ISTANBUL, Turkey — Assailants on Wednesday slit the throats of three employees of a publishing house that distributes Bibles, the latest in a series of attacks targeting Turkey’s small Christian minority.
The attack added to concerns in Europe about whether the predominantly Muslim country — which is bidding for EU membership — can protect its religious minorities. It also underlined concerns about rising Turkish nationalism and hostility toward non-Muslims.
The three victims — a German and two Turks — were found with their hands and legs bound and their throats slit at the Zirve publishing house in the central city of Malatya.
Police detained four men, ages 19 to 20, and a fifth suspect was hospitalized with serious injuries after jumping out of a window to try to escape arrest, authorities said. All five were carrying a letter that read: “We five are brothers. We are going to our deaths,” according to the state-run Anatolia news agency.
Prime Minister Recep Tayyip Erdogan condemned the attack and said investigators were looking into whether there were other suspects or possible links with terror groups.
“This is savagery,” Erdogan said.
The German victim had been living in Malatya since 2003, said Gov. Halil Ibrahim Dasoz. Anatolia identified him as 46-year-old Tilman Ekkehart Geske.
The attack is the latest in a string of attacks on Turkey’s Christian community, which comprises less than 1 percent of the population.
In February 2006, a Turkish teenager shot a Roman Catholic priest to death as he prayed in his church, and two other priests were attacked later that year. A November visit by Pope Benedict XVI was greeted by several nonviolent protests. Earlier this year, a suspected nationalist killed Armenian Christian editor Hrant Dink.
Authorities had vowed to deal with extremists after Dink’s murder, but Wednesday’s attack showed the violence was not slowing down.
German Foreign Minister Frank-Walter Steinmeier condemned the attack “in the strongest terms” and said he expected Turkish authorities would “do everything to clear up this crime completely and bring those responsible to justice.”
German Chancellor Angela Merkel’s Christian Democrat Party — which opposes Muslim Turkey’s membership in the European Union — said the attacks showed the country’s shortcomings in protecting religious freedom.
“After today’s murders, the Turkish government must … be asked whether it is doing enough to protect religious minorities,” the party’s general secretary, Ronald Pofalla, said in a statement.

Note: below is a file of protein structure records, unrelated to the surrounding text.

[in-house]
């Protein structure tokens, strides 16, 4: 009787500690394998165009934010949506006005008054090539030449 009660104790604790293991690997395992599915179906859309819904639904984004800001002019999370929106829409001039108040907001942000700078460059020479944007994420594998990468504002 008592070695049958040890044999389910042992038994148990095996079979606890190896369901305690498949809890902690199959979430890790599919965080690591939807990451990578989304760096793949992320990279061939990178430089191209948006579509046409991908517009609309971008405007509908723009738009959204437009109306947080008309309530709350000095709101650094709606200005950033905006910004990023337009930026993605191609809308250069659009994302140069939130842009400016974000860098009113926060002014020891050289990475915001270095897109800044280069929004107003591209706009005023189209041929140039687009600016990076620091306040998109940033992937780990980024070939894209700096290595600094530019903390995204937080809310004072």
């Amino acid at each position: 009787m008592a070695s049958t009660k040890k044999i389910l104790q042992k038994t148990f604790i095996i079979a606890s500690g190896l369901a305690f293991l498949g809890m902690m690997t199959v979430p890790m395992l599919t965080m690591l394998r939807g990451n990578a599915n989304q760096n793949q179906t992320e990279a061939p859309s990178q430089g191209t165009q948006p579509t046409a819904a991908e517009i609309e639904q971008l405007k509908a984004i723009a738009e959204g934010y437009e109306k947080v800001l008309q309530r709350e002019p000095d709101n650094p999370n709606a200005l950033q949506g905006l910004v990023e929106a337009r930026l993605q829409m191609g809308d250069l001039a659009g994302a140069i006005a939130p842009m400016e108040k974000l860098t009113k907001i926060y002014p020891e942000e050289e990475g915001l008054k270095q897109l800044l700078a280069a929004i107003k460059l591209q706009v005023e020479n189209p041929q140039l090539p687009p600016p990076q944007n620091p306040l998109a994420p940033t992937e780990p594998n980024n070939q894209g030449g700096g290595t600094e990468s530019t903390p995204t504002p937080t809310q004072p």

“Freedom of religion is one of the fundamental human rights. The Turkish state is still far from the freedom of religion that marks Europe. It is the task of the Turkish government to guarantee this freedom of religion,” the statement said.
About 150 people lit candles and unfolded a banner that read, “We are all Christians,” in downtown Istanbul to protest the attack and show solidarity with the Christian community. But there was far less public outcry than with Dink’s murder, which was followed by widespread protests and condemnations. More than 100,000 people marched at Dink’s funeral.
Malatya, known as a hotbed of nationalists, is the hometown of Mehmet Ali Agca, who shot Pope John Paul II in 1981.
The Zirve publishing house has been the site of protests by nationalists accusing it of proselytizing in this Muslim, but secular country, and Zirve’s general manager said his employees had recently been threatened.
Anatolia said the five suspects were students who lived in the same student residence in Malatya.
The manner in which the victims were bound suggested the attack could have been the work of a local Islamic militant group, commentators said, and CNN-Turk television reported that police were investigating the possible involvement of Turkish Hezbollah — a Kurdish Islamic organization that aims to form a Muslim state in Turkey’s Kurdish-dominated southeast.
“These are fanatics who continue to be present in Turkey and who at a moment’s notice emerge with these acts of absurd violence,” Monsignor Luigi Padovese, the Vatican representative in Turkey, was quoted as saying by the Italian news agency ANSA.
Of Turkey’s 70 million people, only about 65,000 are Armenian Orthodox Christians, 20,000 are Roman Catholic and 3,500 are Protestants — mostly converts from Islam. Another 2,000 are Greek Orthodox Christians.
Associated Press writers Selcan Hacaoglu and Suzan Fraser in Ankara contributed to this report.